Drop the bait hooks and bring em back up. Careful not to catch too many. Death can take over in a well of fishes and you can still sell what you don't use.

Shopping list next time out:

  • Hooks
  • Netting
  • Hooker for the kid

It woke up in the deck before we had a chance to poke it. Wrestled Papa Six Pack then me. Salty and slimy add to that bloody. Kid came through and poked it through the head. Bit too much and from the side. Normally I'd have his ass for something like that, but me and PSP were trapped under the thing. PSP jabbing at it with his knife. I think I broke something in my hand.

Just one today, but it almost took us in.

The Kid today. Christ, I'm tired.

Two days and not a thing. Empty seas and a empty metaphors. That isn't how it works E.Hemingway. It's the hunger that kills you because you've got no money.

Three fucking days now.

I'm cutting in now. The natural order of the Lord will wait as I cast out all six lines and disrupt the sea. This sea and its creatures exist for a reason and I atop of them for reason more and should you not allow me access I will take them myself with my own hands. This is how we live.

I went under today and swam to a beautiful place a place I never knew that was under the surface. So many colors and such rich life. Hours and hours from port. Hold your breath a little longer and take this all inside you. Pack it up and bring it wherever you go. Too far out for even God to plan on mankind seeing a sight such as this. Deeper I swim and the more I see. This colorful order did not follow me yet here we are. Just six months until she bears my history. Doubtful that life can be so grand as the glimpses this life gives me.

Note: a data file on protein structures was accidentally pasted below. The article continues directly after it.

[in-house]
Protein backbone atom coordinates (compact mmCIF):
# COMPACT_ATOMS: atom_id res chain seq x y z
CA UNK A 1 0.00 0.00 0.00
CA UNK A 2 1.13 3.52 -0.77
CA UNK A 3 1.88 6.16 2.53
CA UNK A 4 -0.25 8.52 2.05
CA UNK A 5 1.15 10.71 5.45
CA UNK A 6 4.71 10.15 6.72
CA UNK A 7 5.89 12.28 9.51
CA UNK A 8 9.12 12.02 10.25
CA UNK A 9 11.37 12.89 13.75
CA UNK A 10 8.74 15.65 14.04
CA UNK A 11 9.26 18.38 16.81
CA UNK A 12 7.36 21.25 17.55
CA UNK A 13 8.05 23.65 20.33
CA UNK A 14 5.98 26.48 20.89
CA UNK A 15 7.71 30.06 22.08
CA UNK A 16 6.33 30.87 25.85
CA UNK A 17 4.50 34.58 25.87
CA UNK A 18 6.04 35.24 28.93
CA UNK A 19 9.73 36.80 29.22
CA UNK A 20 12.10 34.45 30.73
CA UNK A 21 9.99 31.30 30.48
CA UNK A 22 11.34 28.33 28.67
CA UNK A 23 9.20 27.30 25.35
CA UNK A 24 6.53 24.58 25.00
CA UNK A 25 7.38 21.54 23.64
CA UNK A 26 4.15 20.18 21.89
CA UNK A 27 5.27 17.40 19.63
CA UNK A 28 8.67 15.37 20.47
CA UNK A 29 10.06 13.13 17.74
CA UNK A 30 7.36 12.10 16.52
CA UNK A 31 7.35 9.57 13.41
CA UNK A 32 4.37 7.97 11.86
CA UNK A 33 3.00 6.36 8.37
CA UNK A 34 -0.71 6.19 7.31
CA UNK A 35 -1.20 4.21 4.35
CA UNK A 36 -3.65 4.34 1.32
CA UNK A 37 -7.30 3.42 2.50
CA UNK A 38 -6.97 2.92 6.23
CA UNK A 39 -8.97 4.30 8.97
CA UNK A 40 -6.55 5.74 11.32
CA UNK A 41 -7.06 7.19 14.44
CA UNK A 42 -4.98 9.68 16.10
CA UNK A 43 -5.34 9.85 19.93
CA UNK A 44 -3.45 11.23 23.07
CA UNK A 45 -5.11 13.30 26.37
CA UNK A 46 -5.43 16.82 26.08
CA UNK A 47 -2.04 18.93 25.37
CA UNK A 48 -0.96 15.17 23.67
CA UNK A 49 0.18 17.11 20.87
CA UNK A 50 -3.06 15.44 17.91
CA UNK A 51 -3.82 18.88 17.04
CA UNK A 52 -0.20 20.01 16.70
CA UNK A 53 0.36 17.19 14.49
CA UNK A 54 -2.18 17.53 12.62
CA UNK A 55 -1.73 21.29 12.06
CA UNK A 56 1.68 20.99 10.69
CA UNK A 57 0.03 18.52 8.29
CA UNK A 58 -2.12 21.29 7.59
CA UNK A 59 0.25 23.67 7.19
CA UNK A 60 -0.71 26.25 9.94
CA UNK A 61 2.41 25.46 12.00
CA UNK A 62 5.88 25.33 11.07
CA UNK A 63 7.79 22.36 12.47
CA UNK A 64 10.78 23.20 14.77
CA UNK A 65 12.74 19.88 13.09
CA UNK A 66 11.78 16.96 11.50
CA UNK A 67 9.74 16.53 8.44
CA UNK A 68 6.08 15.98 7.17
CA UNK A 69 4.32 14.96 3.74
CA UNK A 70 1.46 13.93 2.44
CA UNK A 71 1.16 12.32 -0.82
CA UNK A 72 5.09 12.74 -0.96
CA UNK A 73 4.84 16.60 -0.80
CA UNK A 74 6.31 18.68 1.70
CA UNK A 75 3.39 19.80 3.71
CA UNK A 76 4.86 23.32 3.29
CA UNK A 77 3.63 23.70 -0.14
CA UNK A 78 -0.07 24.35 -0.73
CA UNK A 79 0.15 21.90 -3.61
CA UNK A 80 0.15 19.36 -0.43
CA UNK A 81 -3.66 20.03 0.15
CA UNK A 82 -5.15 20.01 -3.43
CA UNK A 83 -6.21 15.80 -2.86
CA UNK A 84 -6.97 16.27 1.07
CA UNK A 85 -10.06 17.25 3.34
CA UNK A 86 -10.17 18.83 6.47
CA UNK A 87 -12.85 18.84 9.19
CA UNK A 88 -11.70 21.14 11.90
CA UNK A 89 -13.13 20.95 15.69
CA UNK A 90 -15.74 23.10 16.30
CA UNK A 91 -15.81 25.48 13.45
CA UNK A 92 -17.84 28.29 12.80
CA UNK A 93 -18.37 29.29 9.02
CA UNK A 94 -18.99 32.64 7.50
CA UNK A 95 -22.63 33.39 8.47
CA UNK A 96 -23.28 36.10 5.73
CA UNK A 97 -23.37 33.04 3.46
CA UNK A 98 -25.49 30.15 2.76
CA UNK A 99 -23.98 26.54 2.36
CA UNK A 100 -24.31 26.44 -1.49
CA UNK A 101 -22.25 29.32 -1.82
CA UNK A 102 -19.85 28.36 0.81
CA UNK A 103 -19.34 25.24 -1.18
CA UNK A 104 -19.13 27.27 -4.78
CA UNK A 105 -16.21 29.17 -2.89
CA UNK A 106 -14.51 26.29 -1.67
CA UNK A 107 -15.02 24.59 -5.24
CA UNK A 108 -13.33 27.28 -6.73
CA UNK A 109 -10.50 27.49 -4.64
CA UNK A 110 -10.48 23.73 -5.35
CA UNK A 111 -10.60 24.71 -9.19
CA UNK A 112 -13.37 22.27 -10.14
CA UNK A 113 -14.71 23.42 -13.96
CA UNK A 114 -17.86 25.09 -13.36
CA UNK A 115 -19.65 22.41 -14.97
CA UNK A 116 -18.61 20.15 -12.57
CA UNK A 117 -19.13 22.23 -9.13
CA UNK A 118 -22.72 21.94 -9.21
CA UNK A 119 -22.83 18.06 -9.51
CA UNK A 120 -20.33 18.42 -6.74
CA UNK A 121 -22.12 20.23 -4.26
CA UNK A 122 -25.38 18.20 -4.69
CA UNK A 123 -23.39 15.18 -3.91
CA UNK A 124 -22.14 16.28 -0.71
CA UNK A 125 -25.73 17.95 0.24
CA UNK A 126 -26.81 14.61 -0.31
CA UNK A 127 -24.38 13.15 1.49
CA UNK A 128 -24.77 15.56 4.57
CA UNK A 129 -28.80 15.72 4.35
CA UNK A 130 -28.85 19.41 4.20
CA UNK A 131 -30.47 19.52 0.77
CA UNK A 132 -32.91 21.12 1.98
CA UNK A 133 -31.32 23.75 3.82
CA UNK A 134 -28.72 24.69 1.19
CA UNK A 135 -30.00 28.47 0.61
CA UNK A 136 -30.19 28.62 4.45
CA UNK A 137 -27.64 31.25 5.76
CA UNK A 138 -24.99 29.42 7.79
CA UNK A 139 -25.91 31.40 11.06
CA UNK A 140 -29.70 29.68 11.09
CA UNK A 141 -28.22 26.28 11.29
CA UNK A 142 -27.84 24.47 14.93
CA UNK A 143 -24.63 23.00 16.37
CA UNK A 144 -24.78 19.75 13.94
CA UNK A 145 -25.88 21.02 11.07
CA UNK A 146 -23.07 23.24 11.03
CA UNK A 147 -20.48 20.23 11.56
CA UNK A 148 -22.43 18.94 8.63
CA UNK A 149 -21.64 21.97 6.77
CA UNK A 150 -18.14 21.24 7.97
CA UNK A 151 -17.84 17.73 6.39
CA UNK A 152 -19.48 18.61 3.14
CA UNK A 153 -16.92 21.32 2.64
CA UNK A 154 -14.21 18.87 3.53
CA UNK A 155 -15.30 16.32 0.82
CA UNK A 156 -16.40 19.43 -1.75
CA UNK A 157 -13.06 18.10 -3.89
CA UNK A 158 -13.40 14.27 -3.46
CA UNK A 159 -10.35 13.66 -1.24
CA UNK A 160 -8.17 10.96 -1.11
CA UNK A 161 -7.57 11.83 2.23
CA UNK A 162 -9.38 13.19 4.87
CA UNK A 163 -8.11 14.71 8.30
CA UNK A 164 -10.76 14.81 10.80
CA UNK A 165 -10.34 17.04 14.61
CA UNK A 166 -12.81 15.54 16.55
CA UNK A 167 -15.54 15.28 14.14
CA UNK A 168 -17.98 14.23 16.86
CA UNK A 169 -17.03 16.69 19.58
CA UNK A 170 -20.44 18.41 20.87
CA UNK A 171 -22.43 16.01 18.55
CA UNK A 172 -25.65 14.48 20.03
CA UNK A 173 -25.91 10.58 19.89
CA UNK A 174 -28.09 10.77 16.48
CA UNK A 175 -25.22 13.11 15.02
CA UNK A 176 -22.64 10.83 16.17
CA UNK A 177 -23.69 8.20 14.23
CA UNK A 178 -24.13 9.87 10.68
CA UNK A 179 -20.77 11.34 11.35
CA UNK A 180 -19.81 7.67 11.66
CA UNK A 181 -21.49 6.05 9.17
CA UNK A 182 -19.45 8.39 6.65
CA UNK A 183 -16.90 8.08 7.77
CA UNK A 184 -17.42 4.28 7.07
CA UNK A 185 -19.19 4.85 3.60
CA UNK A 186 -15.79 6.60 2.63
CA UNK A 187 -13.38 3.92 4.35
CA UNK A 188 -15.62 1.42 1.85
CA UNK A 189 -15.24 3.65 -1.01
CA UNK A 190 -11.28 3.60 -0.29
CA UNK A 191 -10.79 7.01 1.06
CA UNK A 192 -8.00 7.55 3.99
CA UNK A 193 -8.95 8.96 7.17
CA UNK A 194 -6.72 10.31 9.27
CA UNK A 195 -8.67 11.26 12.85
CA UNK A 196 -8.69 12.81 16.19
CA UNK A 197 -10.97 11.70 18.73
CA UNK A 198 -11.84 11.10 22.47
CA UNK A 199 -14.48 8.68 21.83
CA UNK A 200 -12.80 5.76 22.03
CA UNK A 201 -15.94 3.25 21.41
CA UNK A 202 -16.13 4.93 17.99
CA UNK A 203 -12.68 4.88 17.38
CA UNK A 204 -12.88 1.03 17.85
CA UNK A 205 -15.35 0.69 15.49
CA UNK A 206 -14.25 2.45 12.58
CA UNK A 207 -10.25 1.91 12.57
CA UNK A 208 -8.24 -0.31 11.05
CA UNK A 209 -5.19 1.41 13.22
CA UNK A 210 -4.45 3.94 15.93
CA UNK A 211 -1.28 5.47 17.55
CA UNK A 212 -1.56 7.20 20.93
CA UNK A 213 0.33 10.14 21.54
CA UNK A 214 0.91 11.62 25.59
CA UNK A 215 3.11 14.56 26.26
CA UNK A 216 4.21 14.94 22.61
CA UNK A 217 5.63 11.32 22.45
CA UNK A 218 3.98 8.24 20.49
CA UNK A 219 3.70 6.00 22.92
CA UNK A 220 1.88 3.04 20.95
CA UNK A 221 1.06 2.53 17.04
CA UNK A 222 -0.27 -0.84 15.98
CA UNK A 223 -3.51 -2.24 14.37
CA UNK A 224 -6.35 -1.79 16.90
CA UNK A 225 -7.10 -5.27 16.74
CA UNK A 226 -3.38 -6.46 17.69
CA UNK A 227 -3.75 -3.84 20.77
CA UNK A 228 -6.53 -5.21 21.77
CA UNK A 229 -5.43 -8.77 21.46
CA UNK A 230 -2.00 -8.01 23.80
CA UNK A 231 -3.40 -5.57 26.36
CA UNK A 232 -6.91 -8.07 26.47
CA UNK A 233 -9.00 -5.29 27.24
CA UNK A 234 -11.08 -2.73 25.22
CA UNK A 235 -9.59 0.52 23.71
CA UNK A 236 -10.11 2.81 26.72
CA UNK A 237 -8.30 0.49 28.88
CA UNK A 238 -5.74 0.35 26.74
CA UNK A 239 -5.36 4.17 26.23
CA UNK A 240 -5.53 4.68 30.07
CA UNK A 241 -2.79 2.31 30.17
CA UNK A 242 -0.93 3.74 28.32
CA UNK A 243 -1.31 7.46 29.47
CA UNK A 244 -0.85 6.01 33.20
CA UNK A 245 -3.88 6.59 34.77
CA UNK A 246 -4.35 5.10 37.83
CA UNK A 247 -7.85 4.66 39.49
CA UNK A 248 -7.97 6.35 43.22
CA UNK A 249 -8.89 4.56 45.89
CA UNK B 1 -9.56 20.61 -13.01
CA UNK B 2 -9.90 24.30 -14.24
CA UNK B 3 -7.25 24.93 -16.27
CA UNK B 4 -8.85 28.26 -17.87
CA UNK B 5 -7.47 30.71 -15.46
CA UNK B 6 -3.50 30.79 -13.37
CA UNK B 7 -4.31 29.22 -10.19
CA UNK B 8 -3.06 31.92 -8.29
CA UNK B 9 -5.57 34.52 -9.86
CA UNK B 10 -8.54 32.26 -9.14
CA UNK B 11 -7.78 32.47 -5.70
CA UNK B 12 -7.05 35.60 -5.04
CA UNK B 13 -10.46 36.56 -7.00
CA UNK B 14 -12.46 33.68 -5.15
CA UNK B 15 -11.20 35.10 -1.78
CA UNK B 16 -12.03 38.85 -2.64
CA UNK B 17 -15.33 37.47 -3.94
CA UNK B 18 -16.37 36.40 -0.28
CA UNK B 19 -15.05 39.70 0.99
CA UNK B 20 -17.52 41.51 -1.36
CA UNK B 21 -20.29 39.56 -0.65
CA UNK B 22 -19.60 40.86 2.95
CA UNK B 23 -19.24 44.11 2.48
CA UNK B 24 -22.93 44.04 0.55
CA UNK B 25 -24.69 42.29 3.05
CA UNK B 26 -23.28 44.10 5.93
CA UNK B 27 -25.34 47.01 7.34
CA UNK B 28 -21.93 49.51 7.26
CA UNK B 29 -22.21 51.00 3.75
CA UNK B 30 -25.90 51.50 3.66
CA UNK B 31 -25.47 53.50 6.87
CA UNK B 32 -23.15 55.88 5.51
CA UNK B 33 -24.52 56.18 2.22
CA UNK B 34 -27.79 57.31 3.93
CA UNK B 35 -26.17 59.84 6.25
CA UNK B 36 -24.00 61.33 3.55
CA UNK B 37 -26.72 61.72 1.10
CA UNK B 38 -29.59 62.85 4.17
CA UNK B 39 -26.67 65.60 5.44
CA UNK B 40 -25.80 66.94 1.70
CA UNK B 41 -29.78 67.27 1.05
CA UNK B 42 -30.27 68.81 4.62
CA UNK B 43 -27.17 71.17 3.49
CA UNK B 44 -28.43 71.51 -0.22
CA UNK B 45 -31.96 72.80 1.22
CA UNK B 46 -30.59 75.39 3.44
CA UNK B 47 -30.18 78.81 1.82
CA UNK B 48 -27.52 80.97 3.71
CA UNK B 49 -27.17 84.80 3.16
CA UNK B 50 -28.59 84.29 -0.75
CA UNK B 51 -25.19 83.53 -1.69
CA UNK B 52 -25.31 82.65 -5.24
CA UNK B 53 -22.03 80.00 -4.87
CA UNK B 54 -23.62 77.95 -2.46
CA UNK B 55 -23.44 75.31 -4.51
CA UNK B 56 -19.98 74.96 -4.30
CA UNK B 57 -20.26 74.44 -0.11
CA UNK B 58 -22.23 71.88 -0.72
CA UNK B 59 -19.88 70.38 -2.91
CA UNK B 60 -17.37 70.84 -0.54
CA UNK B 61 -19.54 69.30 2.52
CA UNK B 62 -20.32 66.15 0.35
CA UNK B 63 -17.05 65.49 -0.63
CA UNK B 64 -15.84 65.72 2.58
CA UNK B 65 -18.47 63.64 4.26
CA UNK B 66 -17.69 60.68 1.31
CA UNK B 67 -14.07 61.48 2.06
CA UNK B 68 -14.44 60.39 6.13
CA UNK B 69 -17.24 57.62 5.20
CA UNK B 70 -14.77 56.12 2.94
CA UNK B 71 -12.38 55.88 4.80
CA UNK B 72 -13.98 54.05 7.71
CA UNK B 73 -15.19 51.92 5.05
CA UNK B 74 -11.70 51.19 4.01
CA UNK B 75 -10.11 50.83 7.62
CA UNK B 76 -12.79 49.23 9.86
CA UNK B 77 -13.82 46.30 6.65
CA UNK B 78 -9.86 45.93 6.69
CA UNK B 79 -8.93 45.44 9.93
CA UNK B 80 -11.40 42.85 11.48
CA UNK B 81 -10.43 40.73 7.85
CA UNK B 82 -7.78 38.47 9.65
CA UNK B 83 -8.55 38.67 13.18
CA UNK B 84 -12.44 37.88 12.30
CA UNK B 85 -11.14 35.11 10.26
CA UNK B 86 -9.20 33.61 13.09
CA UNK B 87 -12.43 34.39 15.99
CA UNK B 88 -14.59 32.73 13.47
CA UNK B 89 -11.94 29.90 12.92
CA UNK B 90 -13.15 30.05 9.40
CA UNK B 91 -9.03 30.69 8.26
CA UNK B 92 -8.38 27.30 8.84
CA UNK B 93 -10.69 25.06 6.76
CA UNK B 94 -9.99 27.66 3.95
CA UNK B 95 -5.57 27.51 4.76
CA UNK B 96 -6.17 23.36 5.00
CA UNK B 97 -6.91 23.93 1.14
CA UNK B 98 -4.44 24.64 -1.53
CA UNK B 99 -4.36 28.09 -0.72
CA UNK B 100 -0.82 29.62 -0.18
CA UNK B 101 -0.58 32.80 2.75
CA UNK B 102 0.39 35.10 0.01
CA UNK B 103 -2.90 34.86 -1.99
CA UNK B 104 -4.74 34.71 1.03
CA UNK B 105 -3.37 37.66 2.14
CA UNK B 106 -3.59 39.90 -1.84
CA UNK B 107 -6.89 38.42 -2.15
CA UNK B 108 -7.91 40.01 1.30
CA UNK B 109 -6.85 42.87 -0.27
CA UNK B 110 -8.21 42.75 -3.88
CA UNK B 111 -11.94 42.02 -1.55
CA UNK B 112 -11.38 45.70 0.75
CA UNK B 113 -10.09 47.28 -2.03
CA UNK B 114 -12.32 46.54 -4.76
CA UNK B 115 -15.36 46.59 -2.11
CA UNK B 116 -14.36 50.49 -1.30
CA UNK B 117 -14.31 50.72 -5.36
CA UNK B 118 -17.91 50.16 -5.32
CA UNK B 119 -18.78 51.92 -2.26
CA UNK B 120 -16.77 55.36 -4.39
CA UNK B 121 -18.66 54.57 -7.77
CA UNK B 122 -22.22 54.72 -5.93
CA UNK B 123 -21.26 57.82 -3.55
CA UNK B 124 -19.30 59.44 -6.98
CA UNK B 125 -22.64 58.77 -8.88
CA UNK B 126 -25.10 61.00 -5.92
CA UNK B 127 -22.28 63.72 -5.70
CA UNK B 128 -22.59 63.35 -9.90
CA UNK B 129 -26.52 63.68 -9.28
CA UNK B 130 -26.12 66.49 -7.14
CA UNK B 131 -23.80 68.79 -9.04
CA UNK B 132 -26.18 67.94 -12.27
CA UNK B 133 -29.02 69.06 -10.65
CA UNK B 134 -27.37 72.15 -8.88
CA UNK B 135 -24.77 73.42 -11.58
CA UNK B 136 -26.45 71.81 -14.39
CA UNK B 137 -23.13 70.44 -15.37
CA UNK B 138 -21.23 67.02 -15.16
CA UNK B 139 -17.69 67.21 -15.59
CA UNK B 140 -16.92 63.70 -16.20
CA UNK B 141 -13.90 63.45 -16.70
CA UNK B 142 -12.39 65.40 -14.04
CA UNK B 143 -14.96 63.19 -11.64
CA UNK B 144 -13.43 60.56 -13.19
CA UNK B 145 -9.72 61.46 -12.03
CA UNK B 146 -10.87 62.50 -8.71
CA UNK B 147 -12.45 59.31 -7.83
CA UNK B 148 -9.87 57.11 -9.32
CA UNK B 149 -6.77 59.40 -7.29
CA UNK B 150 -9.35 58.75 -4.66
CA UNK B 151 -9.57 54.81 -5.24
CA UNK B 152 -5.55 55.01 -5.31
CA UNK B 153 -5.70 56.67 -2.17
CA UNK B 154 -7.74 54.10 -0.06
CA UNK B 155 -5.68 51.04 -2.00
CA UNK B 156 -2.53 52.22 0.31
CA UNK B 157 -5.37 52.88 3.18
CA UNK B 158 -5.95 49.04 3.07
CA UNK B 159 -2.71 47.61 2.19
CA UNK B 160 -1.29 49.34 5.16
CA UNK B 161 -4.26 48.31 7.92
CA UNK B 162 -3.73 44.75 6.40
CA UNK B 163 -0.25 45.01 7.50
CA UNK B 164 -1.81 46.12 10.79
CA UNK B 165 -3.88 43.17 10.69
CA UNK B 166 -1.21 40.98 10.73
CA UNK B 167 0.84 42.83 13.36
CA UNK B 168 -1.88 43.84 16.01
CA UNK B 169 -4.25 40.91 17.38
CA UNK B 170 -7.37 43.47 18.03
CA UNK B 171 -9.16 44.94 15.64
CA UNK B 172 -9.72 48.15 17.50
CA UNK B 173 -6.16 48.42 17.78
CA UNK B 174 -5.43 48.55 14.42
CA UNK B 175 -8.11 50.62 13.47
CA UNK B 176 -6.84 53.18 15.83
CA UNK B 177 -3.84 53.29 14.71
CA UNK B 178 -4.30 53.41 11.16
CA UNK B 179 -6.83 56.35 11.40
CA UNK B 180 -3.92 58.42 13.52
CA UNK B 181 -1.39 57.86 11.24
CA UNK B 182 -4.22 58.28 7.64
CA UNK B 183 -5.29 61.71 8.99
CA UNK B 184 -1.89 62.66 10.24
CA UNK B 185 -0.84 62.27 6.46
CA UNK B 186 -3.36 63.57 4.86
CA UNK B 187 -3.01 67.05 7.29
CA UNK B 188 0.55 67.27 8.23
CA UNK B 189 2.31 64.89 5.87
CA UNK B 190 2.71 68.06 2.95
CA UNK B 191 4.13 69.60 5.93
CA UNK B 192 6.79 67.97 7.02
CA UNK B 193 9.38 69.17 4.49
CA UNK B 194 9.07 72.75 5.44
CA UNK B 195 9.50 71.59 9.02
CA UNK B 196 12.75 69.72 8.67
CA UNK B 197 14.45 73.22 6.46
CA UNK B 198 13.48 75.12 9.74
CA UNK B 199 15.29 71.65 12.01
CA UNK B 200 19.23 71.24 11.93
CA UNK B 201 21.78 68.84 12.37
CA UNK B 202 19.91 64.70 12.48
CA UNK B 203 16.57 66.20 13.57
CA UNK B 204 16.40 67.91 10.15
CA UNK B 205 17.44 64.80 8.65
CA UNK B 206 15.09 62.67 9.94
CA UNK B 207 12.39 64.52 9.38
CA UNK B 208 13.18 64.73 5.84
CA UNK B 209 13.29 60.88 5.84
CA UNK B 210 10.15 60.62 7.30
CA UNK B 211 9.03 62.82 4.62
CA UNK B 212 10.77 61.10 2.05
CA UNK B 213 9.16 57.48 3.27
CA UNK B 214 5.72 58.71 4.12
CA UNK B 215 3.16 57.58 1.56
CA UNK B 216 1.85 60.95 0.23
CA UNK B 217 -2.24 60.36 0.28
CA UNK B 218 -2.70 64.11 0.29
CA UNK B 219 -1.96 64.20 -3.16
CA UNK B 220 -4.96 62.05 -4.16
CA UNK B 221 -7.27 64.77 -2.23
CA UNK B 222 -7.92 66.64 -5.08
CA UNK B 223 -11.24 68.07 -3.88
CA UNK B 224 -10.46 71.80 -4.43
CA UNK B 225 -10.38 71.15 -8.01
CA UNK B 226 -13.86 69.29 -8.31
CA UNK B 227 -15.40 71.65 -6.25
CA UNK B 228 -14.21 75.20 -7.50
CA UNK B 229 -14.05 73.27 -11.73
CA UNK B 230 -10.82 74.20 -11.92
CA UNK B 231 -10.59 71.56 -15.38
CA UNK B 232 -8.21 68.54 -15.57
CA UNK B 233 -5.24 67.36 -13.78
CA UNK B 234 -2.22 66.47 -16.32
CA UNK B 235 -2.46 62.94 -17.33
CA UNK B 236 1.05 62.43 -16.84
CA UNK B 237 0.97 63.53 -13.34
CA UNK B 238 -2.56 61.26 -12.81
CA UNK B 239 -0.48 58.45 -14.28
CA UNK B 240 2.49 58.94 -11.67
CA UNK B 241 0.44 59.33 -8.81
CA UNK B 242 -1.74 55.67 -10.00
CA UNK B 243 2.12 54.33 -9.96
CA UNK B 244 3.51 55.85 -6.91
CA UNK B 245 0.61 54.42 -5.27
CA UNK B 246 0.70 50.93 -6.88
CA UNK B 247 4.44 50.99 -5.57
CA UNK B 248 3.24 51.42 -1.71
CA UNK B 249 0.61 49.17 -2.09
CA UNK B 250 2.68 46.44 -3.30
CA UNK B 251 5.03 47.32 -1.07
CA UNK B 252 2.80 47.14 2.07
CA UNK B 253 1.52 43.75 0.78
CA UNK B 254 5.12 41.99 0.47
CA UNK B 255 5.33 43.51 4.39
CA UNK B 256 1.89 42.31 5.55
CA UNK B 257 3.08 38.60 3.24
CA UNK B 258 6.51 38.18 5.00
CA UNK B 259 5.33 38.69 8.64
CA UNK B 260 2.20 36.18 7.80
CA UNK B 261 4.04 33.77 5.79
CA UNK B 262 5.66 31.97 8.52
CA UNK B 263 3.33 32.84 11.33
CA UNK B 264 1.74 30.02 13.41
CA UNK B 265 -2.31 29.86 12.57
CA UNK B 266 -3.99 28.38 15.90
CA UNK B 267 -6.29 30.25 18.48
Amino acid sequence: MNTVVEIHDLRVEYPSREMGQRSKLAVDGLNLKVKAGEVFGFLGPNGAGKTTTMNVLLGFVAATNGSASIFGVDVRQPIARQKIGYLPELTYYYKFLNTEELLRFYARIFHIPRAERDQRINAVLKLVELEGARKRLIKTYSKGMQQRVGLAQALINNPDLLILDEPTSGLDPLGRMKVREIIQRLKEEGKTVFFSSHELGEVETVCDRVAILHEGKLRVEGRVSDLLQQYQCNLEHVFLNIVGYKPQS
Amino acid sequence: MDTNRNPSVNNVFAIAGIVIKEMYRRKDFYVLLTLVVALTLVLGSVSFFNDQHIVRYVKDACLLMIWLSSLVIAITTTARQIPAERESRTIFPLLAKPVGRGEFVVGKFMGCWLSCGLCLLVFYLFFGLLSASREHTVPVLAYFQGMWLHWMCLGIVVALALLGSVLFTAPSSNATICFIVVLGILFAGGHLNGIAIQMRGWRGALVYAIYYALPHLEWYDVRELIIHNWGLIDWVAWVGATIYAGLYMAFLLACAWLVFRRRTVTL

Pole broke but I'm not losing the fish. Snapped the reel off and slammed it into another. In the chair. Pull up and reel down. Pull up and reel down. Hours I will do this. For this one. Up against the boat, Kid hits it with the hitting stick. Again! I yell. Papa takes the stick and he hits it. The beast is tired but still it fights. Papa hits it again. Kid hands him the poker and one right in the thinker but it won't go through. A baseball swing from Papa and it's out. Ballpark 1500 plus pounds of money awaits us on shore. The conversion rate should give us a few days off.

How this job can kill you. I've seen a fishing pole split a man's head open and all his hope spill onto my ship. I've seen pulled under by shear force of the sea's will. I've seen this too. The job of it kill a man. And now I feel it. How it wears you down. How it breaks you apart. Man was not meant to spend his life on water for so much of it. I puke when I stand on the ground sometimes. The land doesn't rock like I think it will and I find myself falling sometimes. Today I won though. We can head back happy men with extended shore leave. They've earned it is what I'll tell them. Really, I'm finding it harder to keep up. And I'm forgetting about her and what she brought into this world for us. It's all just fishing after all. After all, isn't it all just fishing.

Back at sea I resent them both for making me question my life.